When I’m ready to start my 5th homework assignment (for example) I travel to the directory where all of my “Programming Languages” course material is and then run hw 5. All of the template variables are then substituted with the appropriate values and the new file is opened up in an editor so I can get started on my homework.

The Power of the EXEC_HOOK_CMD

Cookie works on all sorts of files, but it was designed with executable scripts in mind. It should come as no surprise then that this is where the project shines brightest.


If you pass the -x option to the cookie command, the executable bit of the new file will be set before opening the file in an editor.


The -x option does more than just set the executable bit, however. When you specify that you are working with an executable script, cookie also runs whatever hook command (if any) is specified in cookie’s config file. The TARGET variable is set to the full path of the new file and is injected into the hook command’s environment prior to running the command. It is important to note that in order for your hook command to take advantage of the TARGET variable, you must escape the $ symbol.

For example, the following hook definition (placed in cookie’s config file) will create a symbolic link from the new executable script to the /usr/local/bin directory (thus placing the script on your system’s PATH):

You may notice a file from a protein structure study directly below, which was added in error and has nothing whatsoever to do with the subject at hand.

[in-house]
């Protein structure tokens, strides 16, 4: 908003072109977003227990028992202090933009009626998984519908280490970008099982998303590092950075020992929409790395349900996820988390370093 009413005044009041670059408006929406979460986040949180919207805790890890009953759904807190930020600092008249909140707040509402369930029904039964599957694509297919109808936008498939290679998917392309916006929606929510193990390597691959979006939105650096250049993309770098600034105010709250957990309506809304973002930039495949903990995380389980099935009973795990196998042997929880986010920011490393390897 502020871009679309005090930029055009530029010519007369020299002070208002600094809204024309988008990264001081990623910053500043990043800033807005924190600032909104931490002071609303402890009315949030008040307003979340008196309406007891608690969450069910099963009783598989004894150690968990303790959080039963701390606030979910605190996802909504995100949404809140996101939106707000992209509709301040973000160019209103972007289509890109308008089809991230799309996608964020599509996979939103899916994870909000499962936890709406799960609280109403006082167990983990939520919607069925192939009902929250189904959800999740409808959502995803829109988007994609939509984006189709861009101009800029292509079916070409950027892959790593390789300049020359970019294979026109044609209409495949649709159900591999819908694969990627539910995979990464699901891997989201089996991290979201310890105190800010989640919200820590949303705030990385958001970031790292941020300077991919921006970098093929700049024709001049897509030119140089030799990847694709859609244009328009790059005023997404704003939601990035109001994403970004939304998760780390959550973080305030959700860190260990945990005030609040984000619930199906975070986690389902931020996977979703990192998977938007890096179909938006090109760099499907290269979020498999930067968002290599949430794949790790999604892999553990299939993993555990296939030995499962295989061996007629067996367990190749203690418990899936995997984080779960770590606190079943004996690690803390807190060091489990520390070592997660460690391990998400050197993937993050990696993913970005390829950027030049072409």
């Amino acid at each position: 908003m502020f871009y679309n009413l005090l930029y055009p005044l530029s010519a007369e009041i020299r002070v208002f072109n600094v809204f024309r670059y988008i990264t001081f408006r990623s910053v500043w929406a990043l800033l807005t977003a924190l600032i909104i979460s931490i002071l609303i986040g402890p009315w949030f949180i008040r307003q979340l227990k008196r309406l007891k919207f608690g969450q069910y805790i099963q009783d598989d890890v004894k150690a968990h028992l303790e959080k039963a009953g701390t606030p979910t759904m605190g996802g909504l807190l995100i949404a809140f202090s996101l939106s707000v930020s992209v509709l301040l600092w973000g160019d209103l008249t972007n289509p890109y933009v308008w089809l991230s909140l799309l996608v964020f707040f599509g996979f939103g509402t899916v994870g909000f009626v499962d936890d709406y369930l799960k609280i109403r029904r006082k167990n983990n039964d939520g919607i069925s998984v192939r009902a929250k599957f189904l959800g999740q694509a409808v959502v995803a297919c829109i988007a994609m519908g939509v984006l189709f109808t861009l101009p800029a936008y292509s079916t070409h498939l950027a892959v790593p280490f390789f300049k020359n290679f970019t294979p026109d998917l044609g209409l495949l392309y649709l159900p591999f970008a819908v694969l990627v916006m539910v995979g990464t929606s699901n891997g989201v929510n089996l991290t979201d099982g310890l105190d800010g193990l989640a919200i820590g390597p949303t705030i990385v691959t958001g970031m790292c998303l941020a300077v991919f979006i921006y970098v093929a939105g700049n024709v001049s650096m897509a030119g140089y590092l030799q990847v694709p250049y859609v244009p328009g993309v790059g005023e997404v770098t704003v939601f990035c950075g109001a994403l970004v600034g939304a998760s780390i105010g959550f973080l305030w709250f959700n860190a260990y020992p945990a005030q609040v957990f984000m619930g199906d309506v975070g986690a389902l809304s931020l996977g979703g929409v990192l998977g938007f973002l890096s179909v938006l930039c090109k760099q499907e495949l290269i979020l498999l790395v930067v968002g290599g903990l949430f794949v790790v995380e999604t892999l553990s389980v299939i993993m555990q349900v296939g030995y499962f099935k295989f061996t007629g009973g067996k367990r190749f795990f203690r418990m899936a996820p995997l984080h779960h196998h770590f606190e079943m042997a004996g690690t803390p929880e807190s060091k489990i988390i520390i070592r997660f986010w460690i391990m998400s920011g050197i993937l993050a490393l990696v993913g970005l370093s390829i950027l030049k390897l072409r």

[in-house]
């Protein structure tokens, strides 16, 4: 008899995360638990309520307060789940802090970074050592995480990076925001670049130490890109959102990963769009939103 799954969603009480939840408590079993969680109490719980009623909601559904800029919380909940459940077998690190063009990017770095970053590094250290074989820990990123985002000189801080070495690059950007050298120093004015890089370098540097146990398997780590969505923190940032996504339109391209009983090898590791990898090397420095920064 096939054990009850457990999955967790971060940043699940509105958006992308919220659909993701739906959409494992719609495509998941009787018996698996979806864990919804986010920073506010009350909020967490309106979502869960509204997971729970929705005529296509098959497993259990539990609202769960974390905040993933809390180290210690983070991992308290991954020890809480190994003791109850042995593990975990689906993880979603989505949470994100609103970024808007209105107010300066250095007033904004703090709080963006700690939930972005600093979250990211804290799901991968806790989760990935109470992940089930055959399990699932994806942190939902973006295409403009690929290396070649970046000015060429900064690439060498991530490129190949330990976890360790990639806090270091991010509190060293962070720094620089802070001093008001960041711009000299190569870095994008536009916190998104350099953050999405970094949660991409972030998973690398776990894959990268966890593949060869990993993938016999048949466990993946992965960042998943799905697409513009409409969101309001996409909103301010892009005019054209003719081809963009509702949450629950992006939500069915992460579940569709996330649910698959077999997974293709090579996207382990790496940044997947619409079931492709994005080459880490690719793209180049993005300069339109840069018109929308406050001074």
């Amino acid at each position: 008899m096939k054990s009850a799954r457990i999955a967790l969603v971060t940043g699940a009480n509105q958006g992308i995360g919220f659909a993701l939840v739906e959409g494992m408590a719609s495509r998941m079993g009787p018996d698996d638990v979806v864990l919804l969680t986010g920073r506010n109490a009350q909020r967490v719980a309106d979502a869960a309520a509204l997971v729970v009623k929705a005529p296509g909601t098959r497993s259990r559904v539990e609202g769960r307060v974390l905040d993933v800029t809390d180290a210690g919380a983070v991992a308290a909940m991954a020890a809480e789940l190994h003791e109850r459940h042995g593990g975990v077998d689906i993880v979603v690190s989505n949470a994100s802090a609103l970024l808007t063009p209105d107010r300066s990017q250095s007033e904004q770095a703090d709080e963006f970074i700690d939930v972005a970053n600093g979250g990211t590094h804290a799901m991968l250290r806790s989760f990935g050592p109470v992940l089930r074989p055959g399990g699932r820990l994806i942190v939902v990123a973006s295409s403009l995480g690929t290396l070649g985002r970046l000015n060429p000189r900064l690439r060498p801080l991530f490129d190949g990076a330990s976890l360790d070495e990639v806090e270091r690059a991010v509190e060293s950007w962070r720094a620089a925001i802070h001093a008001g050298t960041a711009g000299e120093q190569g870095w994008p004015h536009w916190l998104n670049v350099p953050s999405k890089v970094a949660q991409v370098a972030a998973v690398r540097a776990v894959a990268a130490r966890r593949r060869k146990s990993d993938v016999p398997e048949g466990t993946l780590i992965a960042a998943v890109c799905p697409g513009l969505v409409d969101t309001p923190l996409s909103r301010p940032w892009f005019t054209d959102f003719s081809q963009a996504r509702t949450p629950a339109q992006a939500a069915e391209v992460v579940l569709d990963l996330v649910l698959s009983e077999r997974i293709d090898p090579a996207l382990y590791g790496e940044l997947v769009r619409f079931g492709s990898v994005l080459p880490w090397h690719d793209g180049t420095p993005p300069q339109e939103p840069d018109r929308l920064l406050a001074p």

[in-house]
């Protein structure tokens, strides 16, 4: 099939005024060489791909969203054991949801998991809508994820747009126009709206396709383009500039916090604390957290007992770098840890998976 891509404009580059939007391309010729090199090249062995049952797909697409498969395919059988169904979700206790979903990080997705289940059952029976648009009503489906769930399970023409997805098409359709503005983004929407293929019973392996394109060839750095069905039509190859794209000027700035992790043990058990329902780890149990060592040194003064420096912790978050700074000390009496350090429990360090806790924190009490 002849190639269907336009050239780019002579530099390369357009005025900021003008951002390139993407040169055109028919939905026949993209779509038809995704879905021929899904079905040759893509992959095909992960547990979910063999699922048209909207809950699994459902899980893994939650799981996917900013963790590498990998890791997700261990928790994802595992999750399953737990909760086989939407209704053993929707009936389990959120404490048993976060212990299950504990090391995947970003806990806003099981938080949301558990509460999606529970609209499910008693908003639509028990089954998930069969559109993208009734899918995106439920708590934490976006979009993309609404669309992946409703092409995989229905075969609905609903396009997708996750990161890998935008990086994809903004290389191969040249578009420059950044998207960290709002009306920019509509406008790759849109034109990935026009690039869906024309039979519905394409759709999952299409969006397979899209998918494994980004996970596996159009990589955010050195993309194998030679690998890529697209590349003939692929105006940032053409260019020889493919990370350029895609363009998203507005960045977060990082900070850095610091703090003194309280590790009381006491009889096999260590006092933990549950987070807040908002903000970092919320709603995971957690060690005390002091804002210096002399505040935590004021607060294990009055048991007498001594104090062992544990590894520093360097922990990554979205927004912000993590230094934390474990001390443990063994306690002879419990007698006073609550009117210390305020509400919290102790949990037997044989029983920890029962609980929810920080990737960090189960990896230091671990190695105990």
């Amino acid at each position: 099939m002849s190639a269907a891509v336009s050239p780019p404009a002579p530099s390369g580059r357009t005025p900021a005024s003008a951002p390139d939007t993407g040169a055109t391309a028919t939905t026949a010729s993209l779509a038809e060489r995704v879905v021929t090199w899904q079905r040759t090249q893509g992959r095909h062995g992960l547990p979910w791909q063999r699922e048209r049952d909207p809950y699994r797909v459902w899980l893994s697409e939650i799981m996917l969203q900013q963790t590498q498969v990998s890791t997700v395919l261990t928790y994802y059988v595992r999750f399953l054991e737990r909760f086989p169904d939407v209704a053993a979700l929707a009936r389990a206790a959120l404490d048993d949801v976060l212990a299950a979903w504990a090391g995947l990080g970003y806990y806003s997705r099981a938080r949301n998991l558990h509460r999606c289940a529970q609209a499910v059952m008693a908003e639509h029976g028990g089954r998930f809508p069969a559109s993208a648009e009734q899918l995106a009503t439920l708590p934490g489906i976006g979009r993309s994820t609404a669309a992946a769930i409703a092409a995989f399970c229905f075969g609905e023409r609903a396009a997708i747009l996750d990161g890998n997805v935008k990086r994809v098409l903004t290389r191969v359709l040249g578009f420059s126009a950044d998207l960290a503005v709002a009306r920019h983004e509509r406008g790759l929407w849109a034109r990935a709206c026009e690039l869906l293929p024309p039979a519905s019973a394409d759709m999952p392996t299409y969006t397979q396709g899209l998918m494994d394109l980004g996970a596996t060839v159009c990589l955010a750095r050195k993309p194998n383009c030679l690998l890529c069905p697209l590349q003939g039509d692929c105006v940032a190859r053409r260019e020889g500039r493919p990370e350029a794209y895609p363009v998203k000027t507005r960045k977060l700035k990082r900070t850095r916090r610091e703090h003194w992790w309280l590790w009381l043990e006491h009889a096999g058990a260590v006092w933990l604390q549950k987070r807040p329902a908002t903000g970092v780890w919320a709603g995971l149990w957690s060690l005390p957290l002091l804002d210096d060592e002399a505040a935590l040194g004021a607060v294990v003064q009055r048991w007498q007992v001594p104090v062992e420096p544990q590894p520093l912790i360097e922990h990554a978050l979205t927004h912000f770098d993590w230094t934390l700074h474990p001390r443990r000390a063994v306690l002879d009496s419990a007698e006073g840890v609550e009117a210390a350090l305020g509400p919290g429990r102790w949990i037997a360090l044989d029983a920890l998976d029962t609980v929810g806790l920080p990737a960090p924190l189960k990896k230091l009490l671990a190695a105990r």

EXEC_CMD_HOOK="ln -s \${TARGET} /usr/local/bin/\$(basename \${TARGET})"

When working on a new script / config / whatever in vim, it is common for me to want to navigate to (one of) the cookie template(s) that corresponds to that filetype. This seems like it might be difficult to automate since one can have an arbitrary number of cookie templates for any given filetype. Fortunately, vimscript is more versatile (though perhaps just as ugly) than you might have thought. The following vimscript function will return the nth cookie template (in alphabetical order) with the same filetype as the current working document:

function! Cookie(n)
    let ext = &filetype

    " Python filetype in Vim doesn't match the extension as it does in most languages.
    " There are most likely other languages that will require manual rules be set up as well.
    if &filetype == "python"
        let ext = 'py'

    let templates = systemlist('cookie -l | grep \.' . ext)
    return '/home/bryan/.cookiecutters/' . templates[a:n]

With that out of the way, we are now just a few short vim mappings away from having our cookie templates at our fingertips whenever we need them:

nnoremap <Leader>t1 :execute 'edit' Cookie(0)<CR>
nnoremap <Leader>t2 :execute 'edit' Cookie(1)<CR>
nnoremap <Leader>t3 :execute 'edit' Cookie(2)<CR>
nnoremap <Leader>tn :execute 'edit' Cookie(n)<CR>

Thanks for Reading!

Before you go, take a look at some of my more popular open source projects. These tools make my job as a programmer easier. They can do the same for you! 😄

Trending Projects

  • cookie: A template-based file generator. Like cookiecutter but works with file templates instead of project templates.
  • funky: Takes shell functions to the next level by making them easier to define, more flexible, and more interactive.